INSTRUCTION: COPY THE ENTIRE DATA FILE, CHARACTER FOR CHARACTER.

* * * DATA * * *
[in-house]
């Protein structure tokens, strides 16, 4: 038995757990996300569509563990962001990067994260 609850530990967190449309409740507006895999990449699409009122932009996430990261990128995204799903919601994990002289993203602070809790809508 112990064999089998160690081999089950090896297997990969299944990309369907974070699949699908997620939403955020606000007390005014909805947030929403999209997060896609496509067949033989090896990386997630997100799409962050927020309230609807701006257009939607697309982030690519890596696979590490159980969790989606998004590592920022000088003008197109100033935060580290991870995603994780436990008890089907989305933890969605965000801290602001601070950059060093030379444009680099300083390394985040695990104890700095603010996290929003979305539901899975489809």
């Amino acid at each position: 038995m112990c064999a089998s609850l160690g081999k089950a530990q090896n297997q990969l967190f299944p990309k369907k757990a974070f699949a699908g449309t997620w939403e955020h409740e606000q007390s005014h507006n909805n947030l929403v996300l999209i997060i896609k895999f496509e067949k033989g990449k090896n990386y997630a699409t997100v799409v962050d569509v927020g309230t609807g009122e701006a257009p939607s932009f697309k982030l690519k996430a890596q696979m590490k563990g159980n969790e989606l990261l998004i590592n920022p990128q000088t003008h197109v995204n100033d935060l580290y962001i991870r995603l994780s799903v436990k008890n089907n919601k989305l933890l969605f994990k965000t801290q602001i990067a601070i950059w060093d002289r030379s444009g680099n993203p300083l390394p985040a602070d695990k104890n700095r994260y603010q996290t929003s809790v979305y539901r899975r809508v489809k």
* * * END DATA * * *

[in-house]
């Protein structure tokens, strides 16, 4: 038995757990996300569509563990962001990067994260 609850530990967190449309409740507006895999990449699409009122932009996430990261990128995204799903919601994990002289993203602070809790809508 112990064999089998160690081999089950090896297997990969299944990309369907974070699949699908997620939403955020606000007390005014909805947030929403999209997060896609496509067949033989090896990386997630997100799409962050927020309230609807701006257009939607697309982030690519890596696979590490159980969790989606998004590592920022000088003008197109100033935060580290991870995603994780436990008890089907989305933890969605965000801290602001601070950059060093030379444009680099300083390394985040695990104890700095603010996290929003979305539901899975489809």
């Amino acid at each position: 038995m112990c064999a089998s609850l160690g081999k089950a530990q090896n297997q990969l967190f299944p990309k369907k757990a974070f699949a699908g449309t997620w939403e955020h409740e606000q007390s005014h507006n909805n947030l929403v996300l999209i997060i896609k895999f496509e067949k033989g990449k090896n990386y997630a699409t997100v799409v962050d569509v927020g309230t609807g009122e701006a257009p939607s932009f697309k982030l690519k996430a890596q696979m590490k563990g159980n969790e989606l990261l998004i590592n920022p990128q000088t003008h197109v995204n100033d935060l580290y962001i991870r995603l994780s799903v436990k008890n089907n919601k989305l933890l969605f994990k965000t801290q602001i990067a601070i950059w060093d002289r030379s444009g680099n993203p300083l390394p985040a602070d695990k104890n700095r994260y603010q996290t929003s809790v979305y539901r899975r809508v489809k």